Trying to interest teenagers in activities is difficult, parents and teachers know well, especially given what technology has done to the attention spans of young people.
As the Jim Joseph Foundation, a San Francisco-based foundation that focuses on Jewish education, wraps up three major grants in the Los Angeles area, its beneficiaries are touting their programs’ successes as models for Jewish funding.
The Jewish service group Repair the World has named David Eisner its new CEO and president.
Moishe House, the international group focused on building communities for Jews in their 20s, will gain up to $6 million to expand its programming.
The Foundation for Jewish Camp's new grant cycle will fund the creation of four new specialty Jewish overnight camps.
Three Jewish seminaries across the denominational spectrum will receive a total of $12 million to help train new Jewish educators.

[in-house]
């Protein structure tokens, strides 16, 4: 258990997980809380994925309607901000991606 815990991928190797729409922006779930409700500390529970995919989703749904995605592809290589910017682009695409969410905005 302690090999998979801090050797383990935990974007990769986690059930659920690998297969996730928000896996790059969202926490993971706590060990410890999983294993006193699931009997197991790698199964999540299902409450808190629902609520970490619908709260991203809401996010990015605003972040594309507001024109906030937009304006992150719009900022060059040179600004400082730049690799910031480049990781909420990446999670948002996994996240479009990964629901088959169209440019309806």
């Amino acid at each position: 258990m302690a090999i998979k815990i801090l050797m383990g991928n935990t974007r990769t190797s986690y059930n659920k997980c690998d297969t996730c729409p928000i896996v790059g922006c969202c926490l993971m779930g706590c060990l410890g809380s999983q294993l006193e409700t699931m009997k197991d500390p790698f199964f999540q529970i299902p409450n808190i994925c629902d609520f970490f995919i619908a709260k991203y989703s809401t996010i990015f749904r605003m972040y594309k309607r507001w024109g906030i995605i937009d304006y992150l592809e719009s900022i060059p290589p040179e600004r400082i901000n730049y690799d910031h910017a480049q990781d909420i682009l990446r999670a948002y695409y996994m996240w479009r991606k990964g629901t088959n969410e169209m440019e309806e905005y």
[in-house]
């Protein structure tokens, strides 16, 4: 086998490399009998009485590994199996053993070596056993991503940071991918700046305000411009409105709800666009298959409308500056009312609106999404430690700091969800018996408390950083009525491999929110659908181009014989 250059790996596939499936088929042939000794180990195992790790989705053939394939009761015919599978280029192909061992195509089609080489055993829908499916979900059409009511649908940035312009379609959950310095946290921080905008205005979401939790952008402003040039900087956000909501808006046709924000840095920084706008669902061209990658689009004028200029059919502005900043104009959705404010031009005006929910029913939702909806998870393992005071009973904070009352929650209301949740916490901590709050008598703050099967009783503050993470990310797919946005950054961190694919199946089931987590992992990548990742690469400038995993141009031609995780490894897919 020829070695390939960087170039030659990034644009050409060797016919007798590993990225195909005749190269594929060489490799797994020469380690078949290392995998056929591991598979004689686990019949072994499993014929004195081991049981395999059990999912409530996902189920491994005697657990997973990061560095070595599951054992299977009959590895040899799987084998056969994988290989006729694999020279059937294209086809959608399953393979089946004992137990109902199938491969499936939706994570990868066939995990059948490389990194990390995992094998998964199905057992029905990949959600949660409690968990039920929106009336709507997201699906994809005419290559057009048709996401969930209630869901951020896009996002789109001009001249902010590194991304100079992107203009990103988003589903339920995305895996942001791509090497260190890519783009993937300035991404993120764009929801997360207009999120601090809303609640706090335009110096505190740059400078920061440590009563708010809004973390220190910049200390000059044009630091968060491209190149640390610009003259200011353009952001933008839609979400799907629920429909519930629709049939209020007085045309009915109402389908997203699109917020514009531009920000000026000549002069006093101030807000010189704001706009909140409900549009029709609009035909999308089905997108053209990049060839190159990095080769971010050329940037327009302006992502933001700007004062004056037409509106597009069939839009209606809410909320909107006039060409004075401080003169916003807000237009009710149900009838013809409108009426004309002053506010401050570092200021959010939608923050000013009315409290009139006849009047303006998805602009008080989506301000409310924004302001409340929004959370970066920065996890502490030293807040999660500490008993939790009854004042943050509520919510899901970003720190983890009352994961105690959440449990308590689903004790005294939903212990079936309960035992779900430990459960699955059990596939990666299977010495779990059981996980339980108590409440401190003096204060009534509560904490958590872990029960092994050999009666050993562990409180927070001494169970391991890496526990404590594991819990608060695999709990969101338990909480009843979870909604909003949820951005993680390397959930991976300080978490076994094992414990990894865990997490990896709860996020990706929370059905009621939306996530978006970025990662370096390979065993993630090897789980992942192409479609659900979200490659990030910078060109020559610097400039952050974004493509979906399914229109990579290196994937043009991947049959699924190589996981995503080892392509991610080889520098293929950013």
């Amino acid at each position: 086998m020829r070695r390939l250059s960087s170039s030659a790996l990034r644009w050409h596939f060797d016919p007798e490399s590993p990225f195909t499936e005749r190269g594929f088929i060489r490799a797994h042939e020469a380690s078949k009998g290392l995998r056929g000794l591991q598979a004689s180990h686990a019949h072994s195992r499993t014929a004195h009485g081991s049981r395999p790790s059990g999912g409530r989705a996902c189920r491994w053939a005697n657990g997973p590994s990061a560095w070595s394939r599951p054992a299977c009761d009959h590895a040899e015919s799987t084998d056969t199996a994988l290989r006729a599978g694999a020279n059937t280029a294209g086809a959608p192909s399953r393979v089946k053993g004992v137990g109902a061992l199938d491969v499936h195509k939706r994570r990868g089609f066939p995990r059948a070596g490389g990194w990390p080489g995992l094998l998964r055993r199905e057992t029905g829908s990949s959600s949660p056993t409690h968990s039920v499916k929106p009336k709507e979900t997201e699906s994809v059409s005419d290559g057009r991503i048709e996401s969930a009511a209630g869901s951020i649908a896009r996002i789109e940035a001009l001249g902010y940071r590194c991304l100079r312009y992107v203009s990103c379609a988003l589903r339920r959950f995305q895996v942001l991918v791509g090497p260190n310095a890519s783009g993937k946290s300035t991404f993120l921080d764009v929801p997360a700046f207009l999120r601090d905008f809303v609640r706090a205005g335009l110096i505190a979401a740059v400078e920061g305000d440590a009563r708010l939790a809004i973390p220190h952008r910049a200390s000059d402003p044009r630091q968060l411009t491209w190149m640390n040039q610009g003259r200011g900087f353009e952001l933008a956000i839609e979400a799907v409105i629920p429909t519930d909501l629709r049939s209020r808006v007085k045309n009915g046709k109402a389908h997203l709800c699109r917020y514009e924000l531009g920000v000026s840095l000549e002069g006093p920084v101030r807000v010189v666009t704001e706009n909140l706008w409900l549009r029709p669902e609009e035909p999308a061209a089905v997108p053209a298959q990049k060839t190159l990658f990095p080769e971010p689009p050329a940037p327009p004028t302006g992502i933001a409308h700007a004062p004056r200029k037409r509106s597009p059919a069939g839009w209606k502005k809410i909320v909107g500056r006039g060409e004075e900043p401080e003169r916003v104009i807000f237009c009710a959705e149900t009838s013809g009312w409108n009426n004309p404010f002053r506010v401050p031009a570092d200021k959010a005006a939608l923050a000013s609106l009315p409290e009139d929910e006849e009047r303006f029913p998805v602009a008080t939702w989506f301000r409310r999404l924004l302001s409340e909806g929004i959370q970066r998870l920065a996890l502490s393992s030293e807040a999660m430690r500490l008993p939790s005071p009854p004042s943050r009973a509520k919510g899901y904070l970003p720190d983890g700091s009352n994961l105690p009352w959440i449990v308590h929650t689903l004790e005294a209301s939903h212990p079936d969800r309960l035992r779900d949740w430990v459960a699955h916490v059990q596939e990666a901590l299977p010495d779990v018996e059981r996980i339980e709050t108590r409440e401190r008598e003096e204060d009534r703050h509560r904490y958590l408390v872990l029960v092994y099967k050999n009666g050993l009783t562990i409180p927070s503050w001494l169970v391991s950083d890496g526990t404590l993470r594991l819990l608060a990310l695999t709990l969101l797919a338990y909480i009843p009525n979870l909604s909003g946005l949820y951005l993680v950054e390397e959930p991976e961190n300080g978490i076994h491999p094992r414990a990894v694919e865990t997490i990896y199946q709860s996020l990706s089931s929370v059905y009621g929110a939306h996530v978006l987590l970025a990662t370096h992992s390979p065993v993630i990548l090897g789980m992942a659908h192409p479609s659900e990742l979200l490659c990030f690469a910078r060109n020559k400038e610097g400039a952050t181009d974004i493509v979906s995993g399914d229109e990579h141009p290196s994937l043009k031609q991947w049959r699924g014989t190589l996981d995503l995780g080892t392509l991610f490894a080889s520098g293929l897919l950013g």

Several of the country¹s largest Jewish foundations and organizations have banded together to form a new nonprofit aimed at creating a Jewish social service movement.
Five communities, including Los Angeles, will split an $11 million emergency grant from the Jim Joseph Foundation for day school and Jewish camp tuition assistance over the next two years. The San Francisco-based foundation will begin paying money out immediately to Jewish federations in Los Angeles, the San Francisco Bay Area, Boston and its neighboring North Shore, and the greater Washington, D.C., area.